The world’s tropical coasts are home to over two billion people, many of whom live in poverty and depend on coastal resources such as coral reef fish for their livelihood, sustenance, and cultural traditions. The Global Socioeconomic Monitoring Initiative for Coastal Management (SocMon) works through regional and local partners to facilitate community-based socioeconomic monitoring. Household and community level data are collected to inform dependence on coral reef resources, perceptions of resource conditions, threats to marine and coastal resources, and support for marine management strategies such as marine protected areas. To date, over 60 assessments have been completed in 30 countries.
Since 2003, socioeconomic monitoring in the world’s coral reef areas through the Global Socioeconomic Monitoring Initiative has increased exponentially. A number of chronological events precipitated this increase.
- 2000- publication of the GCRMN Socioeconomic Manual for Coral Reef Management (Bunce, Townsley, Pomeroy, Pollnac 2000)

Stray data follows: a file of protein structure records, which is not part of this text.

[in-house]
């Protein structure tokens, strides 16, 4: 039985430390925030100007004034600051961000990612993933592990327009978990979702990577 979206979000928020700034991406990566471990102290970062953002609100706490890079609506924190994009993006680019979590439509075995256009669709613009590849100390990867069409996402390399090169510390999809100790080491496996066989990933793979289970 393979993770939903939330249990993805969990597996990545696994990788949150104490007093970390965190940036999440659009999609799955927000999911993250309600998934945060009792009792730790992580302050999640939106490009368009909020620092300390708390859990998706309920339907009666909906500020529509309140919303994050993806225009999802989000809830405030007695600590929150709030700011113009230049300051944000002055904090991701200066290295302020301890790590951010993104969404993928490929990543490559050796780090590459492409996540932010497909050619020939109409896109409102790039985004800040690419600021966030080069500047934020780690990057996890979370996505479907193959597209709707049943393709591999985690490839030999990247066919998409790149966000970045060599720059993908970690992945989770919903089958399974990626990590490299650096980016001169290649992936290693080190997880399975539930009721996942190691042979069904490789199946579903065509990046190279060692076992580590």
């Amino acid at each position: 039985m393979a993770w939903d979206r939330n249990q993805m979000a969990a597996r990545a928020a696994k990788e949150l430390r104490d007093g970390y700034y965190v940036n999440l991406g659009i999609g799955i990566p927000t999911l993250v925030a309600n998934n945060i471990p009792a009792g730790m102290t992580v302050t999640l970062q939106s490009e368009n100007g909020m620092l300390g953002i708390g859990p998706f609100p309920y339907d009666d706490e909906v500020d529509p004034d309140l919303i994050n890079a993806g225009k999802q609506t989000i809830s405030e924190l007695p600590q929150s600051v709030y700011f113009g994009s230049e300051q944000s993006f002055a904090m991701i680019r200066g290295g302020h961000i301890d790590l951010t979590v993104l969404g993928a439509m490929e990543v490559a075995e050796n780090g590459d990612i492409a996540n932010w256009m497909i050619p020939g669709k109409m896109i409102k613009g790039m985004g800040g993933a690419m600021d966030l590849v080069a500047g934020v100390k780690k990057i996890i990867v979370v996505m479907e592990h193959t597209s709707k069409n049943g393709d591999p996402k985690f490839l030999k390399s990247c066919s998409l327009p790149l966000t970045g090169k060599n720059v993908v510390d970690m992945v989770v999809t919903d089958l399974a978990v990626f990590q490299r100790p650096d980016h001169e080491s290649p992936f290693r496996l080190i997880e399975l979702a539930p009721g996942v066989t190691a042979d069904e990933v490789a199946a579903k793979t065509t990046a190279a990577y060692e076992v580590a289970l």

- 2002- formation of the Global Socioeconomic Monitoring Initiative for Coastal Management (SocMon), which serves as the socioeconomic monitoring arm of the GCRMN
- 2003- publication of SocMon Regional Guidelines for the Caribbean and Southeast Asia (Bunce and Pomeroy 2003), initiation of NOAA International Coral Grants for Socioeconomic Monitoring
- 2004- translation of the Caribbean Guidelines into Spanish, translation of the Southeast Asia Guidelines into Tagalog and Vietnamese
- 2006- publication of the Western Indian Ocean SocMon Guidelines, translation into French, Kiswahili, and Portuguese
- 2008- publication of SEM-Pasifika (SocMon Pacific) Guidelines and SocMon South Asia Guidelines, publication of the first SocMon Global Report, summarizing the information collected through SocMon to date.
To see the publications click here.
As a result, there are currently six regions throughout the world that are successfully conducting socioeconomic monitoring through the SocMon Initiative: Caribbean, Central America, Southeast Asia, Western Indian Ocean, Pacific Islands, and South Asia. SocMon fills a critical need by advancing a global and regional understanding of human interactions with and dependence on coastal resources.